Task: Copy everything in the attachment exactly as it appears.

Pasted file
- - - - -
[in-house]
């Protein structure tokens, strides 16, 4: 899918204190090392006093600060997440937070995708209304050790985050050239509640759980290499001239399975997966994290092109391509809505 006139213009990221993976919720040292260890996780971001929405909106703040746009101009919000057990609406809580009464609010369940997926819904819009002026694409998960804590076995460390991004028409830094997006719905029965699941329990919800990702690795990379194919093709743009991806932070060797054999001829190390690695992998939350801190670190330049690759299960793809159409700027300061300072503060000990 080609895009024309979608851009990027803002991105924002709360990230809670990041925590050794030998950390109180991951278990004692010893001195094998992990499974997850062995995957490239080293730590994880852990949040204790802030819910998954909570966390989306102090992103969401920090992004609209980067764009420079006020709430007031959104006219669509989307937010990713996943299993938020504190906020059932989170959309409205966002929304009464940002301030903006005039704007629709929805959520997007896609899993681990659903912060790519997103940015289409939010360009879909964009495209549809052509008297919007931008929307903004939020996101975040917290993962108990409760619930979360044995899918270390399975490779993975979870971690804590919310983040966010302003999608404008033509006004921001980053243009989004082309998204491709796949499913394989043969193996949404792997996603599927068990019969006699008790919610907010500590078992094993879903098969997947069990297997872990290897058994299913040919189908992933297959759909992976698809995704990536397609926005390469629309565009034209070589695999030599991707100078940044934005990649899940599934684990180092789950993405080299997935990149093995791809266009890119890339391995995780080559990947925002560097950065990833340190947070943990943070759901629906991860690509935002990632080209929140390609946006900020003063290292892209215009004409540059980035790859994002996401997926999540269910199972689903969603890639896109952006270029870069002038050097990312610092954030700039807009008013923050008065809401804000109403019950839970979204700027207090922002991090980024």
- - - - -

[in-house]
């Protein structure tokens, strides 16, 4: 899918204190090392006093600060997440937070995708209304050790985050050239509640759980290499001239399975997966994290092109391509809505 006139213009990221993976919720040292260890996780971001929405909106703040746009101009919000057990609406809580009464609010369940997926819904819009002026694409998960804590076995460390991004028409830094997006719905029965699941329990919800990702690795990379194919093709743009991806932070060797054999001829190390690695992998939350801190670190330049690759299960793809159409700027300061300072503060000990 080609895009024309979608851009990027803002991105924002709360990230809670990041925590050794030998950390109180991951278990004692010893001195094998992990499974997850062995995957490239080293730590994880852990949040204790802030819910998954909570966390989306102090992103969401920090992004609209980067764009420079006020709430007031959104006219669509989307937010990713996943299993938020504190906020059932989170959309409205966002929304009464940002301030903006005039704007629709929805959520997007896609899993681990659903912060790519997103940015289409939010360009879909964009495209549809052509008297919007931008929307903004939020996101975040917290993962108990409760619930979360044995899918270390399975490779993975979870971690804590919310983040966010302003999608404008033509006004921001980053243009989004082309998204491709796949499913394989043969193996949404792997996603599927068990019969006699008790919610907010500590078992094993879903098969997947069990297997872990290897058994299913040919189908992933297959759909992976698809995704990536397609926005390469629309565009034209070589695999030599991707100078940044934005990649899940599934684990180092789950993405080299997935990149093995791809266009890119890339391995995780080559990947925002560097950065990833340190947070943990943070759901629906991860690509935002990632080209929140390609946006900020003063290292892209215009004409540059980035790859994002996401997926999540269910199972689903969603890639896109952006270029870069002038050097990312610092954030700039807009008013923050008065809401804000109403019950839970979204700027207090922002991090980024």